MIT team plumbs mystery of spider webs

Spider webs, it turns out, are hardened goo.

A team of researchers studying the golden silk spider have found that spider webs start out as a thick gel of silk solution (a teaspoonful can make 10,000 webs) that the spiders then manipulate with their hind legs and body weight and to turn it into a long fibers.

In some ways, the process is similar to what happens to egg whites when fried. The protein white starts out liquid, but after heat is applied, it hardens irreversibly into a mass. With spiders, the protein molecules in the silk solution slip past each other easily when coming out of the spider, but once outside the spider's body, they harden into crystalline strands. Both egg whites and spider webs are classified as Non-Newtonian fluids because their viscosity, or consistency, can change in this manner.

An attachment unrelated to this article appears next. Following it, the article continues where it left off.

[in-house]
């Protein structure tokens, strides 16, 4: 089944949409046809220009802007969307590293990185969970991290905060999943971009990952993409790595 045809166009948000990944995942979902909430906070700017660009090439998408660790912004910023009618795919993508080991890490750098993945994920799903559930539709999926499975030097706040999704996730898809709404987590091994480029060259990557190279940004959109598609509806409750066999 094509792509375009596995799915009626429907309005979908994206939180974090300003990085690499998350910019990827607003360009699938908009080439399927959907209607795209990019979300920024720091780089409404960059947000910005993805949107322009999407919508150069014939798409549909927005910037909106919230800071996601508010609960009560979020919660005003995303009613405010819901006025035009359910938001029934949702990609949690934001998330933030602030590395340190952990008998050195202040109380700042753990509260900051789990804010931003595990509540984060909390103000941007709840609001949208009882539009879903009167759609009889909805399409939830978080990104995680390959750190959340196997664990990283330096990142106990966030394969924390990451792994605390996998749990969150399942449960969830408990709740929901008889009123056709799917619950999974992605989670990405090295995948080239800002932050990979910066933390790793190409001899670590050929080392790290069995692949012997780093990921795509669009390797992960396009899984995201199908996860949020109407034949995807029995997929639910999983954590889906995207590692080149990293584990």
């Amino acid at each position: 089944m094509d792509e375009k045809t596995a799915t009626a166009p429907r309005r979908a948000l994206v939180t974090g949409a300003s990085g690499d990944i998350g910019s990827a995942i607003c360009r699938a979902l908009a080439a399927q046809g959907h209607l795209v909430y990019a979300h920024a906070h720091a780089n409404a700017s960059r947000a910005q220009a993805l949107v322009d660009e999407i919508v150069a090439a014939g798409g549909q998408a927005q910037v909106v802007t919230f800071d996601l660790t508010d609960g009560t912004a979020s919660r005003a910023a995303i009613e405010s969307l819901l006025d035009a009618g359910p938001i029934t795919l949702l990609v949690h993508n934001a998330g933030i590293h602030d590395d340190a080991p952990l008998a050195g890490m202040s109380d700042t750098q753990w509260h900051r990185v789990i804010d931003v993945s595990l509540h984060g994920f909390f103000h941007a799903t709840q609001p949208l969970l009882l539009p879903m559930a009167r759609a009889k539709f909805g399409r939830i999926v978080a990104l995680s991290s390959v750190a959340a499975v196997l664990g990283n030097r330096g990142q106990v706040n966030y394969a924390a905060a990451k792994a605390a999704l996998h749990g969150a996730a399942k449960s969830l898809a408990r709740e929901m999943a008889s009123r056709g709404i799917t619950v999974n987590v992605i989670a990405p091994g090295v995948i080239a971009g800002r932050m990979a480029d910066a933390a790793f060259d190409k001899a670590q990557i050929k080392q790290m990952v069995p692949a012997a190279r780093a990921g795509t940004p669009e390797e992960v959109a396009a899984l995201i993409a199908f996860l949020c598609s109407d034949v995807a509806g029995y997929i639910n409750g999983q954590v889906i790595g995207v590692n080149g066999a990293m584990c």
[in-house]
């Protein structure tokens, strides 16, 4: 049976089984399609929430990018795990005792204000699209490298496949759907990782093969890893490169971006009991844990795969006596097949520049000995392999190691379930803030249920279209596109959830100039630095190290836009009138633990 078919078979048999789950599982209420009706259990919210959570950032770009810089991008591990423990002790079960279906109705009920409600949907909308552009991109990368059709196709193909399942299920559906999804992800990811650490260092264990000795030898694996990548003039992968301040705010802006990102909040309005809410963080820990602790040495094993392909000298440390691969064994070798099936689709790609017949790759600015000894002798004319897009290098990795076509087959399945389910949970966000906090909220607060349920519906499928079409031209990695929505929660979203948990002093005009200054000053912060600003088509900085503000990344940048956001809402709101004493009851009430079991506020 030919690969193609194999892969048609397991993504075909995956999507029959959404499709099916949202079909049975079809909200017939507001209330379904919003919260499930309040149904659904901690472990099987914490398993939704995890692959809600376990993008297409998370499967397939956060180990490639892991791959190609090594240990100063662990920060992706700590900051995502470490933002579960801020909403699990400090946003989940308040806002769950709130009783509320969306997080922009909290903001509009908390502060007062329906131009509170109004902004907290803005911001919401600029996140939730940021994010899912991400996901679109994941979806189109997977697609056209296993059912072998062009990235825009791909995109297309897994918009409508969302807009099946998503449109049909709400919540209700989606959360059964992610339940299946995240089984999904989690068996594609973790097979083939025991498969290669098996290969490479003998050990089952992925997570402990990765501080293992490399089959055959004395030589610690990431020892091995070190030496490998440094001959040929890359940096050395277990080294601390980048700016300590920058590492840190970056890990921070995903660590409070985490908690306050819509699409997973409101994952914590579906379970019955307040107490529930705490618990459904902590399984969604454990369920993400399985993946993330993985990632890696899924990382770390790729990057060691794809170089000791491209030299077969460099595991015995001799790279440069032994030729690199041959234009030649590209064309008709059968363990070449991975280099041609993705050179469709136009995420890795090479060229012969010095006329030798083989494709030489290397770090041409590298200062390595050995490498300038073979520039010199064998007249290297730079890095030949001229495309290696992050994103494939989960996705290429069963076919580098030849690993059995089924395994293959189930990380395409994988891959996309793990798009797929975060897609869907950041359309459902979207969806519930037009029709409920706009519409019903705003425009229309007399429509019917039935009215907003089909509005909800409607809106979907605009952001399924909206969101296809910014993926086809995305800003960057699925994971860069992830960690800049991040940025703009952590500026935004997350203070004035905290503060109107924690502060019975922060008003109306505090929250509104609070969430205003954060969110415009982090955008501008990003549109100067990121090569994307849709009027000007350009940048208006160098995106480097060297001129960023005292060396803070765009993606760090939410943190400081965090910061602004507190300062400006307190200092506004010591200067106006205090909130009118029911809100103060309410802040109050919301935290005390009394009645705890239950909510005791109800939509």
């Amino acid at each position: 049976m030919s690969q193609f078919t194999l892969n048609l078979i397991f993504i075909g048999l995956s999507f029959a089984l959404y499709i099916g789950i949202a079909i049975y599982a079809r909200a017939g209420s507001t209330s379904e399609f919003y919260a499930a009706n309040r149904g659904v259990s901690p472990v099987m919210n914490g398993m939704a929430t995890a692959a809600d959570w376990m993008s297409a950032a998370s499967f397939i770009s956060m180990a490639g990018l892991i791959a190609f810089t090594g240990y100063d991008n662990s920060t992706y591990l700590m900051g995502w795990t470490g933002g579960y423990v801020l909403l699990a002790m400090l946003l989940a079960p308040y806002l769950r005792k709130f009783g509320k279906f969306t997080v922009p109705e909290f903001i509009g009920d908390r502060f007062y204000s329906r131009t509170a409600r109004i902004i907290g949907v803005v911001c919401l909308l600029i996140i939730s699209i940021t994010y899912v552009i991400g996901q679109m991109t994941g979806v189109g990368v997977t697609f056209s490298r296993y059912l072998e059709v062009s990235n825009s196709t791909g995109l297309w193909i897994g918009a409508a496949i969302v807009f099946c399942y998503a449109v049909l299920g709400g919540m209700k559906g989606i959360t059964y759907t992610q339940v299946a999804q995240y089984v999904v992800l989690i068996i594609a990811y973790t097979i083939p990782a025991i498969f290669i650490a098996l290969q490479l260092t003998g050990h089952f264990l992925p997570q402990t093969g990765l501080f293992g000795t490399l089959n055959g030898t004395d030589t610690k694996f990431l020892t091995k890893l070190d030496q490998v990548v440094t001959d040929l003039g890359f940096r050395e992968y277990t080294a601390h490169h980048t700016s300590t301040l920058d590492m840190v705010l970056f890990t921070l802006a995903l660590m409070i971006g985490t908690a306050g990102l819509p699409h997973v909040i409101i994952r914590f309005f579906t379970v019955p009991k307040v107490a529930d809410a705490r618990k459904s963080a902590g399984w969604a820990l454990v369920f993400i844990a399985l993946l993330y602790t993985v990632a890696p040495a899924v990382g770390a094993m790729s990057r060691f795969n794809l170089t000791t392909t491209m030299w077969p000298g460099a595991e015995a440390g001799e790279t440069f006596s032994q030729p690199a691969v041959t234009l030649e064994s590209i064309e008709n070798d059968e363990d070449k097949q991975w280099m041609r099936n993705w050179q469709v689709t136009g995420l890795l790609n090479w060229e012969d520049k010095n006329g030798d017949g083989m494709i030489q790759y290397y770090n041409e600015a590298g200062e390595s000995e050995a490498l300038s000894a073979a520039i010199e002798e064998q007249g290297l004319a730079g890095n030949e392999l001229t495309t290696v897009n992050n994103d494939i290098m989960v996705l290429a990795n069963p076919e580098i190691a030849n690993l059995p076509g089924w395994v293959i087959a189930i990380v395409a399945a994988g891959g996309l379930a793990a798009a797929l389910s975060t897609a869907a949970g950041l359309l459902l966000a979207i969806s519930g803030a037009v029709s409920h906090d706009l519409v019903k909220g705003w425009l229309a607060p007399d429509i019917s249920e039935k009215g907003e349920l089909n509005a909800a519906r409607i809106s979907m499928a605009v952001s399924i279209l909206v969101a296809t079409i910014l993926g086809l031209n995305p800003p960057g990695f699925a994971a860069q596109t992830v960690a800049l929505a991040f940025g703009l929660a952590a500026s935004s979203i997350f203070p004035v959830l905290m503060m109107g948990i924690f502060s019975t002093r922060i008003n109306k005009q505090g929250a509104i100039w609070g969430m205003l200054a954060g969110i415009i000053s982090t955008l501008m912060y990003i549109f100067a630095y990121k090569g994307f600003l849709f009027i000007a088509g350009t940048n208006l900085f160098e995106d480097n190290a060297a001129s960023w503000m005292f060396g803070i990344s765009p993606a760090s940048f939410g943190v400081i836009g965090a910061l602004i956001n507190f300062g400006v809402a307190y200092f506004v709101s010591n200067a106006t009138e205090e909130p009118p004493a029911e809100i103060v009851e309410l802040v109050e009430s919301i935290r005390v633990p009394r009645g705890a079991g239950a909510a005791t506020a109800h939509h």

Ideally, spider web research will pave the way for developing better materials for making bulletproof vests or medical devices. In the past several years, several researchers have turned to nature for ideas. Some imitate natural forms or structures in their products in a field called bio-mimicry while others in synthetic biology are trying to reproduce natural molecules in labs.

 

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